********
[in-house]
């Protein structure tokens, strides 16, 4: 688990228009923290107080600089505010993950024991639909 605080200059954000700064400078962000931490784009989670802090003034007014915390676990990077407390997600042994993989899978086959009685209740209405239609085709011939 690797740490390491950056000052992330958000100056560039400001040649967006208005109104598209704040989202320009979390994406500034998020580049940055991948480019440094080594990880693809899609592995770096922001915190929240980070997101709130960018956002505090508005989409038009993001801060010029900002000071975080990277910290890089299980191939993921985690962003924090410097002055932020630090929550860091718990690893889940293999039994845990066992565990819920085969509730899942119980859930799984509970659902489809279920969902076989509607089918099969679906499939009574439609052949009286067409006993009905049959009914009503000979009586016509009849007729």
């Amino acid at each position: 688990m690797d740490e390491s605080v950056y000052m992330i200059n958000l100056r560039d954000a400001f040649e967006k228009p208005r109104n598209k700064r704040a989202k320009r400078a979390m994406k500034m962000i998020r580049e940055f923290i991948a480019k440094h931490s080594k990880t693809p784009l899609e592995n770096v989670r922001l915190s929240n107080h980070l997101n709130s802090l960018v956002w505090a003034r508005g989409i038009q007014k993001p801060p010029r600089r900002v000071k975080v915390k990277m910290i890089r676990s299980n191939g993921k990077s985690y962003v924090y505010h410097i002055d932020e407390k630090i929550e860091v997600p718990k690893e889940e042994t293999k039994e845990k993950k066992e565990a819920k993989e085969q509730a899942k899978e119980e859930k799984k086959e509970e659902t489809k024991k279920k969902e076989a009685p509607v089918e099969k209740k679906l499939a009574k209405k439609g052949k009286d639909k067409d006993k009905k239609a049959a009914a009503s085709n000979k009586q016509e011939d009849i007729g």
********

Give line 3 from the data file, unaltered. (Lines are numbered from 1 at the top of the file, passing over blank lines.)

């Amino acid at each position: 688990m690797d740490e390491s605080v950056y000052m992330i200059n958000l100056r560039d954000a400001f040649e967006k228009p208005r109104n598209k700064r704040a989202k320009r400078a979390m994406k500034m962000i998020r580049e940055f923290i991948a480019k440094h931490s080594k990880t693809p784009l899609e592995n770096v989670r922001l915190s929240n107080h980070l997101n709130s802090l960018v956002w505090a003034r508005g989409i038009q007014k993001p801060p010029r600089r900002v000071k975080v915390k990277m910290i890089r676990s299980n191939g993921k990077s985690y962003v924090y505010h410097i002055d932020e407390k630090i929550e860091v997600p718990k690893e889940e042994t293999k039994e845990k993950k066992e565990a819920k993989e085969q509730a899942k899978e119980e859930k799984k086959e509970e659902t489809k024991k279920k969902e076989a009685p509607v089918e099969k209740k679906l499939a009574k209405k439609g052949k009286d639909k067409d006993k009905k239609a049959a009914a009503s085709n000979k009586q016509e011939d009849i007729g």